It makes sense when people tell you that you need to have “thick skin” to make it in Hollywood. As an actor, you spend the majority of your time auditioning, where the chances of you booking a role are pretty much one in a million. You walk into a room with several people who look just like you, read a few lines, and then leave. Most of the time I walk out feeling like I just spent way too much time in traffic and unsure of what just happened. It’s difficult to get your personality and voice across to casting directors, and at the end of the day, if you don’t fit the idea they have in their mind, it’s unlikely you’ll book the role.
Because of the limitations that auditioning put on me, I began to pursue stand-up comedy and writing, in addition to creating digital content. It might sound like a lot, but all four things flow well together and have allowed me to pursue creative avenues without waiting on just the approval of a few casting directors. Although these other three paths aren’t as necessarily as difficult as auditioning, I quickly discovered that they too require a great deal of fortitude and mental strength – especially because at the end of the day, you can’t force anyone to love anything “creative” that you put out there.
I quickly realized I had gone from just an actor to an entrepreneur. The work that I put in was a direct correlation to the results I would see, and at the end of the day, I was the only one who could really push me to keep going. And, just like anything you do that requires you to be your own boss, it’s really difficult to keep going and motivate yourself if you’re feeling down or discouraged. There’s been several occasions where I’ve felt like quitting, or settling for a 9-5 job and abandoning entertainment altogether, but a small voice in the back of my head encouraged me to keep going.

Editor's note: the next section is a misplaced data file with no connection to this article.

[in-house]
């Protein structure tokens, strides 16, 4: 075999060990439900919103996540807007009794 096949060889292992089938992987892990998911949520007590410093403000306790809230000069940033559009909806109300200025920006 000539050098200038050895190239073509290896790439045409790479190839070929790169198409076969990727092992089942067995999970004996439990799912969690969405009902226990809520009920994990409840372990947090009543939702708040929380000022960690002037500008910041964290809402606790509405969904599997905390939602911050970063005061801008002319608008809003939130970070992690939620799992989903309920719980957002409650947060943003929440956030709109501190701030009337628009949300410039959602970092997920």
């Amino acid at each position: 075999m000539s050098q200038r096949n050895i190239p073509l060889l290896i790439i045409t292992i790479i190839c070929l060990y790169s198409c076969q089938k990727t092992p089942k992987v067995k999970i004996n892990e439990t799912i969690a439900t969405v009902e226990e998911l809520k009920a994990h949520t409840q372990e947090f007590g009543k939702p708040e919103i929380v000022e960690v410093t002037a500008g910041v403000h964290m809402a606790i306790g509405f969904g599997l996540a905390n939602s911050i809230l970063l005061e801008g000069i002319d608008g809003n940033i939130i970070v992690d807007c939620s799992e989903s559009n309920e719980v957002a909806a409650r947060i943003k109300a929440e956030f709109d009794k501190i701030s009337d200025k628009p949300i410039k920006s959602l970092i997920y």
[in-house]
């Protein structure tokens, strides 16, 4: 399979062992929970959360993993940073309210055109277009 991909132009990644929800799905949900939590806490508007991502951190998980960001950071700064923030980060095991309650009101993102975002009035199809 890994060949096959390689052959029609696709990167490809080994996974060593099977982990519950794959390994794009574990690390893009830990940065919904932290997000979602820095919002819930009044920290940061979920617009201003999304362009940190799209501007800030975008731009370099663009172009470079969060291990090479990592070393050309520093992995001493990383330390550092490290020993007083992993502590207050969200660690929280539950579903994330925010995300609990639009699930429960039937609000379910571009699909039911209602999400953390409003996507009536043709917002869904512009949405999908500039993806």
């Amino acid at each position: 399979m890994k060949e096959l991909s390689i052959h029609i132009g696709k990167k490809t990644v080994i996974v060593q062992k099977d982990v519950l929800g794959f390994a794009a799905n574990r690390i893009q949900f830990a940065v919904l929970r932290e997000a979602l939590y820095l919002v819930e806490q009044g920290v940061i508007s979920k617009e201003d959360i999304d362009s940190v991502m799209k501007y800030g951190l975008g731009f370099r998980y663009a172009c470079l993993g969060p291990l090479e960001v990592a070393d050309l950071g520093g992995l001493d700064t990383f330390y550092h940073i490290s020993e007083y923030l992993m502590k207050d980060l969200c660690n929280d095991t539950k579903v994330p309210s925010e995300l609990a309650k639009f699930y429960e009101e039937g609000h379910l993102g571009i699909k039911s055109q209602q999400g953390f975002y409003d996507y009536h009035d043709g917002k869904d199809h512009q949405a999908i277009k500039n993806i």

Regardless of if you’re an actor, a writer, the owner of a small business, brand, etc., it’s necessary to try your hardest to stay positive, refuse to quit, and remember why you started. It’s not an easy road, but if you don’t quit, it’s impossible to fail. Here are a few things that have helped me stay motivated during the several trials and tribulations I’ve faced as my own boss:
Set Short-Term Goals
I used to only focus on the big picture. That’s okay, but I would easily get discouraged if I wasn’t able to hit really large, unrealistic goals. Make sure you make a plan for each day and each week.
Surround Yourself With A Support System
I have a few friends and family members who I always call and reach out to when I feel down. Sometimes I think they believe in me more than I believe in myself. Any time I’m in a rut, I reach out to them and immediately feel better.
Take A Damn Break
I tend to operate at 100 MPH all the time. I have anxiety so I constantly feel like my mind is in overdrive. Recently I’ve discovered how important it is to take some time to just chill the f*ck out and re-set everything. Burning yourself out isn’t going to keep you creative or motivated.
Get Physically Active
I always played sports growing up, so transitioning to working out in a gym has been a difficult transition for me. There’s days where I feel really lazy and don’t want to do anything. I’ve noticed though that even if I work out for 25-30 minutes, I feel a lot more relaxed and my mind settles down, allowing me to be more creative and think more clearly.
Remind Yourself Why You Wanted This in The First Place
There’s a reason you’re in the position you’re in. You saw something you wanted and you decided to pursue it. Just remember what was the motivating factor that set you on this journey. For me, I’ve always loved comedy. Whenever I start to doubt why I started, I go back and watch two of my favorite comedic movies. They not only make me laugh, but bring me back to the place I was in when I whole-heartedly believed I could pursue what some viewed as an impossible dream.
Keep going, you got this!
(Story by Contributing Editor, Megan Nager)